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People Culture

Navigating Diversity and Inclusion in the Workplace

Jim Cunningham

Jim Cunningham

June 5, 2023 5 min read

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As company after company begins to realize the benefits of a diverse workforce, managers leading front-line teams will need to develop new skills for navigating through diversity and will have to create a more equitable and inclusive environment. Developing these skills requires an awareness about the labels we put on people; we label those around us based on a plethora of things, including race, ethnicity, religion, gender preference, age, political party, white collar/blue collar, educated or uneducated, and the list goes on and on. Labels can create unconscious biases and lead to inequitable decisions that are not in the best interest of our organisation or the people that do the work. The best way for managers to gain the awareness they need is for it to become a regular part of conversations they have with more senior leaders. Leadership has to emphasise the value and importance of an inclusive workforce; a message that should be repeated over and over as a thread that runs through multiple topics.

There are a number of strategies to consider when it comes to helping managers adapt to a multicultural workforce and here are a few we think should be a priority:


An organisation’s workforce and its teams can quickly revert to something much more culturally homogenous if diversity isn’t a consideration in the hiring process. Managers with hiring authority can easily erase years of efforts to be more inclusive if they are not factoring the value of how each candidate might benefit their team, with diversity being a factor in their decisions. Of course, diversity is not the only factor; we all want to find the right candidate for the position, but we have to recognise that each hiring decision is comprised of two aspects. First, are the skills of the candidate a good fit for the position, and secondly, is the candidate the right fit for the team?  It is possible to answer in the affirmative to one and not the other; ideally, we want both. Managers can check their own bias by including a diverse set of team members in the interviewing and hiring process.


We all need to learn how to communicate effectively in a culture-rich environment; if we don’t there will continue to be inequities created as different cultures perceive words, tone, and body language in their own unique way. There are things managers can do to improve how they communicate, such as individualising their delivery when possible. For example, learn what communication style and channels work best for different team members. Also avoid idioms, slang, acronyms, and industry jargon when possible because they don’t translate cross-culturally or across age groups. If practical, have important communications translated into languages less dominant, but prevalent in the organisation. Finally, make sure anyone with the responsibility to communicate with team members gets training on how to be more culturally sensitive in their communication.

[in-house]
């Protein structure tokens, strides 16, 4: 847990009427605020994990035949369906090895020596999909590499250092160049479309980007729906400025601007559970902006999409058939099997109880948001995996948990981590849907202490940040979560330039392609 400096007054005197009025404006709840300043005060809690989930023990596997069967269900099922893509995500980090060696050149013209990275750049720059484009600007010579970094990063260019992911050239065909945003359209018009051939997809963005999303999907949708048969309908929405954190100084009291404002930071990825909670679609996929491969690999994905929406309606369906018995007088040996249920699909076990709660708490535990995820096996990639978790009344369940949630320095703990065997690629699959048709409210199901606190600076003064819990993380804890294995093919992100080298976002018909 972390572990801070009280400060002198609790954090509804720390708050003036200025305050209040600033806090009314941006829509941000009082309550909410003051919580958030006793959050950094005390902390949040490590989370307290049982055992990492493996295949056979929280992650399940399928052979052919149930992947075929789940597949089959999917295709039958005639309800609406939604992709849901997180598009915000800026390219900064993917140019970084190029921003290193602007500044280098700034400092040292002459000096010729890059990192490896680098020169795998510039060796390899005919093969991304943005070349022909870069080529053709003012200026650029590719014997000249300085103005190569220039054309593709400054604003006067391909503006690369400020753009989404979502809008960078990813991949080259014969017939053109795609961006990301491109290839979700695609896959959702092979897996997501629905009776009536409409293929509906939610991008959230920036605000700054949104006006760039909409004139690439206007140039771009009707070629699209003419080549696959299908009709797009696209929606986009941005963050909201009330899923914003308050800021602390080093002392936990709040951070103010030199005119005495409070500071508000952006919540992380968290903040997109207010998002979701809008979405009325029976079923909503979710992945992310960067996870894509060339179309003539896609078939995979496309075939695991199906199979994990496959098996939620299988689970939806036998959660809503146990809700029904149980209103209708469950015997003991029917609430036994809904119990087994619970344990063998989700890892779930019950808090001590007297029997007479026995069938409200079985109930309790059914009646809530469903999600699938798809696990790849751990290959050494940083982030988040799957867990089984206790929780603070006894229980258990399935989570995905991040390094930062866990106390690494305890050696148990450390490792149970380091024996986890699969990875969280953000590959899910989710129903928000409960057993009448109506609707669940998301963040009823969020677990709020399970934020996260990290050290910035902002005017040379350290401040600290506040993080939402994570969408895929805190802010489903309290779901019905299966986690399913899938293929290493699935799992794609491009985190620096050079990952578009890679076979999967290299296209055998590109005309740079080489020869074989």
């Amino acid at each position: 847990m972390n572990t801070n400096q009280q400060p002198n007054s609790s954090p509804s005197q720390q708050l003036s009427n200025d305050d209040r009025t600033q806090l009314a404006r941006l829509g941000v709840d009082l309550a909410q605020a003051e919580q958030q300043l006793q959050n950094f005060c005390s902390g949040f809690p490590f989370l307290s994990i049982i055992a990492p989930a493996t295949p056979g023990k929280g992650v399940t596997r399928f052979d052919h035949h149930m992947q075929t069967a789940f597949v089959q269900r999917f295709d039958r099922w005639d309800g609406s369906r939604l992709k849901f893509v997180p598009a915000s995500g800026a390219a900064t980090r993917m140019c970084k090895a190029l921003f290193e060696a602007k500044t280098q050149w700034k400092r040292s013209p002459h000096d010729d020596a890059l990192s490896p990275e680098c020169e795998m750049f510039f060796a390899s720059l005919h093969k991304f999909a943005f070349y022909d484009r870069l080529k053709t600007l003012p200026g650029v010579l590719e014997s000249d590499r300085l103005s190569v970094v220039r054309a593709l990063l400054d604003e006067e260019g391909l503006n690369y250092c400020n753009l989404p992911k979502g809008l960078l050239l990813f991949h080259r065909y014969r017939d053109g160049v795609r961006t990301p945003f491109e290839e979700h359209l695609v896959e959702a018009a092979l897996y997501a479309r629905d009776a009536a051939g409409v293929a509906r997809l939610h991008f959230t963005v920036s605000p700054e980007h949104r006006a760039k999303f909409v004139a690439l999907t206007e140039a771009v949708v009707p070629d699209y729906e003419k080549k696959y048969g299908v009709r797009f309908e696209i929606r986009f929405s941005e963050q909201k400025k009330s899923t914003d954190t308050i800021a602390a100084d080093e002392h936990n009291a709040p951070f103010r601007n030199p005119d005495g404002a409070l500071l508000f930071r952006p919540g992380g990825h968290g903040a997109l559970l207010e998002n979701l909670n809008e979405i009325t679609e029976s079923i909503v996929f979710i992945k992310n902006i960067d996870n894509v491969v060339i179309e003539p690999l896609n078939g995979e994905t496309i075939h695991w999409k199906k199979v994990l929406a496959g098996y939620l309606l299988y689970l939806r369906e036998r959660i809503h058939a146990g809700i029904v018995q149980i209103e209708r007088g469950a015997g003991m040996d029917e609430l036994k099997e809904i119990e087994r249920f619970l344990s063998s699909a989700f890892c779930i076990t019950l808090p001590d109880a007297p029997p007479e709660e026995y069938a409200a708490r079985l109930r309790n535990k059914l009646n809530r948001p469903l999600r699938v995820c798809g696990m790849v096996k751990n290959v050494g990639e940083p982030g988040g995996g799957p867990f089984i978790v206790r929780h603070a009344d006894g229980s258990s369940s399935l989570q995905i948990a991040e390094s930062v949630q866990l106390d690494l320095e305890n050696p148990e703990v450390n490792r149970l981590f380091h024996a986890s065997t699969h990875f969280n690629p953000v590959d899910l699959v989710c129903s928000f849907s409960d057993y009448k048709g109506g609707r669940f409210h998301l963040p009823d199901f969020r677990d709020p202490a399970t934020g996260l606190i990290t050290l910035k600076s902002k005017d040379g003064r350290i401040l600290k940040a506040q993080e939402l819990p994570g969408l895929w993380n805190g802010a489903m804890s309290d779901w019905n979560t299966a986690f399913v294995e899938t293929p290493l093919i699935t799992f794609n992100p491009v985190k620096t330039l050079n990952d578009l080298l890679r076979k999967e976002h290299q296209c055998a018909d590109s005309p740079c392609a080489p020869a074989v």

Leaders must recognise that improving managers’ communication is going to take practice. Communication is a leadership tradecraft and improving it means creating a feedback loop by reflective and active listening, being vulnerable enough to ask for help understanding diversity and various cultures, exhibiting respect — not frustration — in our tone and body language, and finally a genuine determination to learn.

Leaders are not the only ones who stand to gain from a more diverse workforce; so is the entire workforce. We travel to faraway places because learning about diverse cultures broadens our own life experiences, so take advantage of an opportunity to do the same at work by making learning a welcome, not awkward, experience. In some countries, people don’t greet each other by shaking hands, or they might be uncomfortable with direct eye contact. In other cultures, it is important to respect personal space while in others they frequently hug or even kiss on the cheek in the workplace. Managers should let people take turns in meetings telling the team about their culture, including the dos and don’ts. And managers should remember to do the same for the predominant local culture because it is a fun learning opportunity for everyone.


Respecting privacy and cultural norms is important so helping managers find the right balance between emphasising cultural differences, openly inquiring about preferences, and ignoring our unique differences altogether. Transparency that is humble and respectful will earn managers trust and credibility. There is nothing wrong with a manager opening up to an individual by saying, “I am so glad you are part of the organisation and I confess I don’t know much about your culture. Would you share more with me and let me know if there are things, we can do to make sure you feel respected and at home with the team.” Managers that open the door to these conversations benefit by developing a deeper and more meaningful relationship with team members; they are able to expand their own cultural awareness, emotional intelligence, and will likely be respected for their genuine desire to learn.

We all have much to gain by being more inclusive; it is an exciting time to participate in a collective effort to broaden our working communities with people that have perspectives and insights we’ve not heard before. Leaders at all levels and in all types of organisations will need to practice and adjust how they manoeuvre cross-culturally with respect, a desire to understand, and working with the asset of diversity in order to do greater things.

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